WASHINGTON, DC, Aug 5 — The coronavirus pandemic has not only made seniors susceptible to a new deadly illness, it comes with two nasty side-effects, elder abuse, and elder fraud.
Lockdowns have made some of them vulnerable to neglect, causing them to feel rejected by friends and family. In some cases, they endure physical abuse from dodgy caregivers and family members.
And hapless and helpless seniors may be exposed to elder fraud when their Social Security checks arrive.
Indeed, these types of homegrown crimes have long been a danger for our aging population, but the threat of elder fraud, in particular, has gone viral as professional scammers take over with sophisticated methods of targeting lonely senior citizens. For example, the Federal Trade Commission reports that the bad guys were effective in seducing the 60-plus crowd into forking over $43.81 million using romance scams in the last three months of 2020; during the same period in 2019, such “crimes of the heart” netted the swindlers only $26.18 million. It can get pretty lonely when you are in self-isolation.
In addition, according to the National Association of Attorneys General, “government imposter scams, business imposter scams, and prizes, sweepstakes, and lotteries scams were distant but still substantial Top 3 sources of financial loss for older adults in Q4 2020.”
The use of computers, cell phones, and the Internet saw an enormous increase during the pandemic.
More and more seniors adopted the technology, many of them for the first time, as a means of keeping in touch.
They began to shop online and make financial transactions via the Internet, thus becoming new targets for virtual con men.
The National Law Review [NLR} recently published a report, pointing out that “As we all have less social contact, many seniors are increasingly turning to technology as a social outlet. Individuals who knew to limit phone interactions with potential scammers may find themselves willing to engage in conversations just to have some personal contact. In addition, seniors are increasingly using online shopping and banking but may not have the technology savviness to protect themselves. In addition, criminals are quite adept at mining obituaries and social media to gather information to target their victims.”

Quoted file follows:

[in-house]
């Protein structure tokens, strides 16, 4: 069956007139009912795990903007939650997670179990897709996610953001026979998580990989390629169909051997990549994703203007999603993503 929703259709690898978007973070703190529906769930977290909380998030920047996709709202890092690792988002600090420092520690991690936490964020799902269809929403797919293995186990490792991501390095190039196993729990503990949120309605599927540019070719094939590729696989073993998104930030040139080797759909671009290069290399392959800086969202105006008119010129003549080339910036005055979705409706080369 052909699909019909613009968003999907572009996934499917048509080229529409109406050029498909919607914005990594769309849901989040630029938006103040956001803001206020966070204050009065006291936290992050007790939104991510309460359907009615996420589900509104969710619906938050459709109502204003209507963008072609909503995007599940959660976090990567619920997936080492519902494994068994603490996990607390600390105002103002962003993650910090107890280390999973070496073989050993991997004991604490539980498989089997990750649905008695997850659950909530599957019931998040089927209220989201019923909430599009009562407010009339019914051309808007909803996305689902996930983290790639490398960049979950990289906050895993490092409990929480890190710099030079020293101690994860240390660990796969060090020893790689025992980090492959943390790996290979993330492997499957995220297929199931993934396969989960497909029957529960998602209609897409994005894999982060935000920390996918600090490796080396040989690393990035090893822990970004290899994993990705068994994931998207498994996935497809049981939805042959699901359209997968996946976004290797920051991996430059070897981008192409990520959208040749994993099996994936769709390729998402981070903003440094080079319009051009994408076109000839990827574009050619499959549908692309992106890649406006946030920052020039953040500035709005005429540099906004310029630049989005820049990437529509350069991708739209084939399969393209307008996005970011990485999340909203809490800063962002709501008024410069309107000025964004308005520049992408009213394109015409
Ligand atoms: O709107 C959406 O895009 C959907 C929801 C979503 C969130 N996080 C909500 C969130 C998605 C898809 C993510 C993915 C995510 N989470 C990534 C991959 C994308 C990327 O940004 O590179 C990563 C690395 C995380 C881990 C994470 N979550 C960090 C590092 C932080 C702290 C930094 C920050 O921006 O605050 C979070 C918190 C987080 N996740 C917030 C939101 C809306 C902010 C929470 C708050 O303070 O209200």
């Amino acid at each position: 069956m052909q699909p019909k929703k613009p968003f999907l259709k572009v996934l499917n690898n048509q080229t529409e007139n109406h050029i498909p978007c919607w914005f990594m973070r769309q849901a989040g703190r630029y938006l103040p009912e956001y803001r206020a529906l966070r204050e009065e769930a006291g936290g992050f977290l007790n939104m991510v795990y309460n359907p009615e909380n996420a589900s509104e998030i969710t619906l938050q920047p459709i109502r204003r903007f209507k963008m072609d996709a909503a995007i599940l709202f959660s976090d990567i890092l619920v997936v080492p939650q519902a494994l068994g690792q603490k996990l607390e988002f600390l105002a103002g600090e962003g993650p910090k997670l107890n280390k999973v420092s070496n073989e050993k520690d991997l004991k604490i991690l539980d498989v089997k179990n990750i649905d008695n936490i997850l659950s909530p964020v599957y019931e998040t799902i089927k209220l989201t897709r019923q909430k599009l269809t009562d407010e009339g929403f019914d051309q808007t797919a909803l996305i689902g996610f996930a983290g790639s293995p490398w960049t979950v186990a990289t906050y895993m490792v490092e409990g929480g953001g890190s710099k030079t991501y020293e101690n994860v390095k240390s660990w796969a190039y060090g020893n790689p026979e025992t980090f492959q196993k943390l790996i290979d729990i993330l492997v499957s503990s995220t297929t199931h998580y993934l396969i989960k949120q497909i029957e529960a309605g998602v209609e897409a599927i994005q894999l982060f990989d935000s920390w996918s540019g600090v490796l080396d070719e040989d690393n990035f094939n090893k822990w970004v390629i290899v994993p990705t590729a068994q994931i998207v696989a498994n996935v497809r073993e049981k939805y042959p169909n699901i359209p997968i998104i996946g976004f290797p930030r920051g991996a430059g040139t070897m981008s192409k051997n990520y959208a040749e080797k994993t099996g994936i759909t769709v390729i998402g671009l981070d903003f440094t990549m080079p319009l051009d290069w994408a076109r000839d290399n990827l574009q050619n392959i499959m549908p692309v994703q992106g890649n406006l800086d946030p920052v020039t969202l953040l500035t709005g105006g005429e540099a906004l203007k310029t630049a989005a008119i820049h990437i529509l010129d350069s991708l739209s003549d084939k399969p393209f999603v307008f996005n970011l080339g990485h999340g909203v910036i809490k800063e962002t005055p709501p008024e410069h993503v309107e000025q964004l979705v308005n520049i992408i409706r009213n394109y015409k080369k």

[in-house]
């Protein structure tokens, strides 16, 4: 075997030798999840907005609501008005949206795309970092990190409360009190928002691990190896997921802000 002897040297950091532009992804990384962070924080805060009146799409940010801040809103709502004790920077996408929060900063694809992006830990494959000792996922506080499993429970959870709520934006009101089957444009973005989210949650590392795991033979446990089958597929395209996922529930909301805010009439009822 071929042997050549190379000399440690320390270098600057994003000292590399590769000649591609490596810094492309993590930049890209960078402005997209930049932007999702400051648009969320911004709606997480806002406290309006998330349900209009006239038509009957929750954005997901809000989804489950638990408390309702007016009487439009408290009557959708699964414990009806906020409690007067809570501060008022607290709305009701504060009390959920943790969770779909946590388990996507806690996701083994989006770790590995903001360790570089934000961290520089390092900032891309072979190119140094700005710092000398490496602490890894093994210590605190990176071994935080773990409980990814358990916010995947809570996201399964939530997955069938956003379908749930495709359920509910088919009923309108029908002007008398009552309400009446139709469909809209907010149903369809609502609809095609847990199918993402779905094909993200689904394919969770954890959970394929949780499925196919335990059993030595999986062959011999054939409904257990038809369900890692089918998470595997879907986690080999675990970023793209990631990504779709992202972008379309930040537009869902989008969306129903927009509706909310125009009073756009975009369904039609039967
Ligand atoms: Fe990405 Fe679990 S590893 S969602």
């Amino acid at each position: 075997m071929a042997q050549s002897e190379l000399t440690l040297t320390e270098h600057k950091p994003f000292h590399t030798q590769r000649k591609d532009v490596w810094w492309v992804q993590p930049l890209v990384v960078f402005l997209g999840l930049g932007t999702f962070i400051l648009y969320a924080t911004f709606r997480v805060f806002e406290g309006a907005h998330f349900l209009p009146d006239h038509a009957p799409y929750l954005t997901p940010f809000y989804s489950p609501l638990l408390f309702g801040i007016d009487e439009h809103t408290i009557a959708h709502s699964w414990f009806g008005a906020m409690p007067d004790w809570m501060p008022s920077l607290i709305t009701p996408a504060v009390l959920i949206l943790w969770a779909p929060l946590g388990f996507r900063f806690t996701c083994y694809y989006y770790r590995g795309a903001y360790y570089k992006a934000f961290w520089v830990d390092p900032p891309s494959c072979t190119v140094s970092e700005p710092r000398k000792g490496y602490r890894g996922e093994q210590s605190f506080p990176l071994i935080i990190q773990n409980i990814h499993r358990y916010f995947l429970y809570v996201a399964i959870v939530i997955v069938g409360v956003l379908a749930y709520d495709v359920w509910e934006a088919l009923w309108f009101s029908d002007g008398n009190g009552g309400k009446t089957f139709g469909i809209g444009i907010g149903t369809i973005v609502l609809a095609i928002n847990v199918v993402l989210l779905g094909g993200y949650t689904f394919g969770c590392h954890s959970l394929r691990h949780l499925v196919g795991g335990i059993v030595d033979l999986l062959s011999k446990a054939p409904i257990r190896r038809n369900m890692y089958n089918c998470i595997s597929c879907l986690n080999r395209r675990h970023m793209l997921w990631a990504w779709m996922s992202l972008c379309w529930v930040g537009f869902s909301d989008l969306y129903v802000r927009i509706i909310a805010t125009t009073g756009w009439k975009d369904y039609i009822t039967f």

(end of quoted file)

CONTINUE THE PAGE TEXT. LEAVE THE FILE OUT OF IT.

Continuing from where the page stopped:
Confirming the NLR’s report, Enterprise Bank & Trust corporate security officer Chris McCulloch says that financial institutions like Enterprise Bank reported increases of between 30 percent and 300 percent in the number of fraud attempts reported by retail and business customers alike. “Unfortunately, those hardest hit are often the unemployed or senior citizens.”
It is up to friends and family to help defend elderly neighbors and relatives against the growing threat posed by these elder fraudsters by keeping them apprised of the threat posed by the scammers. The online site CyberinsureOne says that “seniors who learn how to be more cautious and aware of online scams will find that there are many benefits to the Internet” and that “there are some basic safety practices seniors can use to help protect themselves online.” Their advice for older, first-time technology users:
- Sometimes an email offers a deal that is too good to be true. It is likely a fictitious offer or prize created to trick you into revealing private information, to wire money to a scammer, or to get you to install malicious software on your computer.
- If you have any concerns about whether you can trust an email or website, call the customer service phone number for the company or institution. It’s likely that a scammer is attempting to steal your private information so that they can access your bank accounts and other sensitive accounts. They might even use that information to steal your identity.
- Because someone can easily get personal information about you and then use it to trick you into believing they’re someone they are not, it is important that you are always cautious in communicating with strangers online, even if they do know information like your address, full name, the number of children or grandchildren you have, your pet’s name, etc.
We hope you've enjoyed this article. While you're here, we have a small favor to ask...
As we prepare for what promises to be a pivotal year for America, we're asking you to consider a gift to help fund our journalism and advocacy.
The need for fact-based reporting that offers real solutions and stops the spread of misinformation has never been greater. Now more than ever, journalism and our first amendment rights are under fire. That's why AMAC is passionately working to increase the number of real news articles we deliver WEEKLY, while continuing to strengthen our presence on Capitol Hill.
AMAC Action, a 501 (C)(4), advocates to protect American values, free speech, the exercise of religion, equality of opportunity, sanctity of life, the rule of law, and love of family.
Thank you for putting your faith in AMAC!Donate Now